Whether you’re a male or female—survival skills are something essential to, well, survival. Younger generations (and I’m guilty of this) have gotten used to the conveniences that innovation has brought us and have lost touch with survival skills that our ancestors knew so well and thrived off of. The modern day system allows for the average American to have access to everything from utilities such as water and electricity—to pretty much anything you can think of at the local grocery store to satisfy any food craving possible.
All those privileges are what makes modern day so much easier, but it’s still important to know some basic survival skills just in case. The better connection someone has with the Earth, the better they’re going to treat it so it’s important to continue to teach our children how to do things like grow and appreciate real food, create and mend clothing, and other tricks like navigational skills; so that they’re always prepared for whatever life throws at them.
You don’t have to go to the extreme like some celebrities do on NBC’s Running Wild with Bear Grylls and put yourself into extreme situations to learn a thing or two about survival, but knowing basic skills may come in handy one day. Hopefully you won’t be stuck in the middle of the forest or lost in the jungle like Ricky Megee who, in 2006, survived 71 days in the Australian outback by making basic shelter and eating frogs and snakes. But if you do ever find yourself in a compromising situation at least you’ll be glad you took the time to read this list and reconnect with some basic ways of survival.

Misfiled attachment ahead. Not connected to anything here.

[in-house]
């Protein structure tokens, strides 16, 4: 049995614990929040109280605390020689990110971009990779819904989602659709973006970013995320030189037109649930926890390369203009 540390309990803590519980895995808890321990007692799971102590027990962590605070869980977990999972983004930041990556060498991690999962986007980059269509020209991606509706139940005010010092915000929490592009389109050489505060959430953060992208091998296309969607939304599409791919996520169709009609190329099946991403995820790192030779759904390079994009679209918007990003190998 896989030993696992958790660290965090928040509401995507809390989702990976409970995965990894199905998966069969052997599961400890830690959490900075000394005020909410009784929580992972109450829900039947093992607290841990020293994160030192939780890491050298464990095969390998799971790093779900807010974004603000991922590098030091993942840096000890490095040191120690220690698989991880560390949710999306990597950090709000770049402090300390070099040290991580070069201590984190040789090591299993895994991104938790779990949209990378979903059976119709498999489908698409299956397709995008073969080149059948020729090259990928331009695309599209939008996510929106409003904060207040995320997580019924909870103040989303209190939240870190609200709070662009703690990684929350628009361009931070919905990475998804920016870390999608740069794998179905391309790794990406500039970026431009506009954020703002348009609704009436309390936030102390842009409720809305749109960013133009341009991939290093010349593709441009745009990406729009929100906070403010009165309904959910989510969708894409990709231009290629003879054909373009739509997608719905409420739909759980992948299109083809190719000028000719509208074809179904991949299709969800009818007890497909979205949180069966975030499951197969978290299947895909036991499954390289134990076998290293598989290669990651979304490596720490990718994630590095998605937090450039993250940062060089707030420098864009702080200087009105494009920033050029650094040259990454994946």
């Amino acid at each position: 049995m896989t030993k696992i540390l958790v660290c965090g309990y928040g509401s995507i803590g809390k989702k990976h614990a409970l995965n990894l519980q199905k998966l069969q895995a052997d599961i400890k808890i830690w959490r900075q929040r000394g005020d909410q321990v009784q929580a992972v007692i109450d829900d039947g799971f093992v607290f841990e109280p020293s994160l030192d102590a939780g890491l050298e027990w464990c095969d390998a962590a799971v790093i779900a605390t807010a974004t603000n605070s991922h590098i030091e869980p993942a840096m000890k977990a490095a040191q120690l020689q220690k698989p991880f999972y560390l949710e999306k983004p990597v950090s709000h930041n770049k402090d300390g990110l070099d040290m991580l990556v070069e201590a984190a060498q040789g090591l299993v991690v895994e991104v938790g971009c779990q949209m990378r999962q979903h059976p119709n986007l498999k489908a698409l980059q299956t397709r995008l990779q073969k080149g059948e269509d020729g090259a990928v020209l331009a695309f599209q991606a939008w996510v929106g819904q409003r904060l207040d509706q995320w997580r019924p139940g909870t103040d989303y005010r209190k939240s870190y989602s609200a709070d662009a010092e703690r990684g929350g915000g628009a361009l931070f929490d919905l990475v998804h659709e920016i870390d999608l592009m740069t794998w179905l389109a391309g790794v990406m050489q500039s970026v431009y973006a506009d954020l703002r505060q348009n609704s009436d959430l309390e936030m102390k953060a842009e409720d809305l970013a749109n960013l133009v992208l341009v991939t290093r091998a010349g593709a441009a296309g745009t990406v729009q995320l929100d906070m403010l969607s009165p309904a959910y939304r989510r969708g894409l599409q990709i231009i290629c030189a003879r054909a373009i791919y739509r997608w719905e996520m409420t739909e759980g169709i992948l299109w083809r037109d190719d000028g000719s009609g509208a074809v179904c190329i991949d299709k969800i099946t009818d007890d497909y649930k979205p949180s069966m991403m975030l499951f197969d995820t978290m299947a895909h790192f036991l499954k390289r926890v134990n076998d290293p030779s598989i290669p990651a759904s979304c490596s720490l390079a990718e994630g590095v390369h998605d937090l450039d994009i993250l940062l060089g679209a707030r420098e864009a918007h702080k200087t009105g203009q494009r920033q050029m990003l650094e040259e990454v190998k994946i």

There are many things on this list that our grandparents and great-grandparents knew how to do and used on a daily basis to provide for their families; some are important to the past, while others that are still essential to today. All of these skills have one thing in common: they all provide a connection to our past that is important for all generations to remember.